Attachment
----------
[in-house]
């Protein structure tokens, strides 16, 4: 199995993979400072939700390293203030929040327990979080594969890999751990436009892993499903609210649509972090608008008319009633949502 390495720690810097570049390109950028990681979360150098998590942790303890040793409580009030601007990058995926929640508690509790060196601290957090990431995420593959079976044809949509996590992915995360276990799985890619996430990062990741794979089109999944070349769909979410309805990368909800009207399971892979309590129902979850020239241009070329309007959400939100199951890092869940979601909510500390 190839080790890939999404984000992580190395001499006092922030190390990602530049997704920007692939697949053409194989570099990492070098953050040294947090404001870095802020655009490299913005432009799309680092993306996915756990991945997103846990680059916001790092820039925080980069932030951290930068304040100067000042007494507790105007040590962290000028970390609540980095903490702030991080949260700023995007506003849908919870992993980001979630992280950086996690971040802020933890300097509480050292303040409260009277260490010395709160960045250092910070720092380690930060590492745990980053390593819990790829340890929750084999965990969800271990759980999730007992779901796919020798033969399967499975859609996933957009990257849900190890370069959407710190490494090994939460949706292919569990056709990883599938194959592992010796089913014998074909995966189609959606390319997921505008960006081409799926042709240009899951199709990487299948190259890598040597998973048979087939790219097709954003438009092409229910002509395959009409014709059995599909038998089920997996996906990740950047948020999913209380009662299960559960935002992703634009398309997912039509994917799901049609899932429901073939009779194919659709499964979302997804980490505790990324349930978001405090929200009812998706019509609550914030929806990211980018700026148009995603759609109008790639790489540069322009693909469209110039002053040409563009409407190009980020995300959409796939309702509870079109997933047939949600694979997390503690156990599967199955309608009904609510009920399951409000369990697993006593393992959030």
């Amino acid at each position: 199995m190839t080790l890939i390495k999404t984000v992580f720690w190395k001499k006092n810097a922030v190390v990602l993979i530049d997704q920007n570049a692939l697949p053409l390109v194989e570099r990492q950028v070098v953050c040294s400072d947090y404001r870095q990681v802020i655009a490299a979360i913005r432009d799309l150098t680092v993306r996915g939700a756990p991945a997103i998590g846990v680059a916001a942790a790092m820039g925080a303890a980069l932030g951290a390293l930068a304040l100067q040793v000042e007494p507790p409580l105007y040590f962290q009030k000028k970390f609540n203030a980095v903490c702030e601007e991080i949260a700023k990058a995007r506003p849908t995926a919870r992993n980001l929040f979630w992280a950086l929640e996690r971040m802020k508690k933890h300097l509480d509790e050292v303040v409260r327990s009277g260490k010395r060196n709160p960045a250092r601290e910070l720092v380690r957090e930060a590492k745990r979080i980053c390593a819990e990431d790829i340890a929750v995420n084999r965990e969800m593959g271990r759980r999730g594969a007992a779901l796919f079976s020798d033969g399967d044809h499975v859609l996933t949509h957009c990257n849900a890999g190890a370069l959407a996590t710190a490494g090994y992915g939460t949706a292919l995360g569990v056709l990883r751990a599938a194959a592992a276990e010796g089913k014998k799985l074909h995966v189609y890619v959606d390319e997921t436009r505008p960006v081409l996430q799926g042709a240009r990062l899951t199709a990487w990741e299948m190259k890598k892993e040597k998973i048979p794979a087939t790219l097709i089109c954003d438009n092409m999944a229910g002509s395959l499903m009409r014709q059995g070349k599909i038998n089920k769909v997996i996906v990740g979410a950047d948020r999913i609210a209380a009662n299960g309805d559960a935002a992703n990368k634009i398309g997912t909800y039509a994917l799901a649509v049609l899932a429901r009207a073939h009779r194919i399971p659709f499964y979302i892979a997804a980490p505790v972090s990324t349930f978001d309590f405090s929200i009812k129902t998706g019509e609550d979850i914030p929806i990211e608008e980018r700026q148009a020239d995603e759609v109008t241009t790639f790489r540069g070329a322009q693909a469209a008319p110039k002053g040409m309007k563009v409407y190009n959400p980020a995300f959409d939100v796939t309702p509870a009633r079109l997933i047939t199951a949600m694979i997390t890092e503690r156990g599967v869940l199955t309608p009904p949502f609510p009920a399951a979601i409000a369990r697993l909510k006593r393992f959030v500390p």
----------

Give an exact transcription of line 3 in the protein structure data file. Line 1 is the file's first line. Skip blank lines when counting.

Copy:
């Amino acid at each position: 199995m190839t080790l890939i390495k999404t984000v992580f720690w190395k001499k006092n810097a922030v190390v990602l993979i530049d997704q920007n570049a692939l697949p053409l390109v194989e570099r990492q950028v070098v953050c040294s400072d947090y404001r870095q990681v802020i655009a490299a979360i913005r432009d799309l150098t680092v993306r996915g939700a756990p991945a997103i998590g846990v680059a916001a942790a790092m820039g925080a303890a980069l932030g951290a390293l930068a304040l100067q040793v000042e007494p507790p409580l105007y040590f962290q009030k000028k970390f609540n203030a980095v903490c702030e601007e991080i949260a700023k990058a995007r506003p849908t995926a919870r992993n980001l929040f979630w992280a950086l929640e996690r971040m802020k508690k933890h300097l509480d509790e050292v303040v409260r327990s009277g260490k010395r060196n709160p960045a250092r601290e910070l720092v380690r957090e930060a590492k745990r979080i980053c390593a819990e990431d790829i340890a929750v995420n084999r965990e969800m593959g271990r759980r999730g594969a007992a779901l796919f079976s020798d033969g399967d044809h499975v859609l996933t949509h957009c990257n849900a890999g190890a370069l959407a996590t710190a490494g090994y992915g939460t949706a292919l995360g569990v056709l990883r751990a599938a194959a592992a276990e010796g089913k014998k799985l074909h995966v189609y890619v959606d390319e997921t436009r505008p960006v081409l996430q799926g042709a240009r990062l899951t199709a990487w990741e299948m190259k890598k892993e040597k998973i048979p794979a087939t790219l097709i089109c954003d438009n092409m999944a229910g002509s395959l499903m009409r014709q059995g070349k599909i038998n089920k769909v997996i996906v990740g979410a950047d948020r999913i609210a209380a009662n299960g309805d559960a935002a992703n990368k634009i398309g997912t909800y039509a994917l799901a649509v049609l899932a429901r009207a073939h009779r194919i399971p659709f499964y979302i892979a997804a980490p505790v972090s990324t349930f978001d309590f405090s929200i009812k129902t998706g019509e609550d979850i914030p929806i990211e608008e980018r700026q148009a020239d995603e759609v109008t241009t790639f790489r540069g070329a322009q693909a469209a008319p110039k002053g040409m309007k563009v409407y190009n959400p980020a995300f959409d939100v796939t309702p509870a009633r079109l997933i047939t199951a949600m694979i997390t890092e503690r156990g599967v869940l199955t309608p009904p949502f609510p009920a399951a979601i409000a369990r697993l909510k006593r393992f959030v500390p």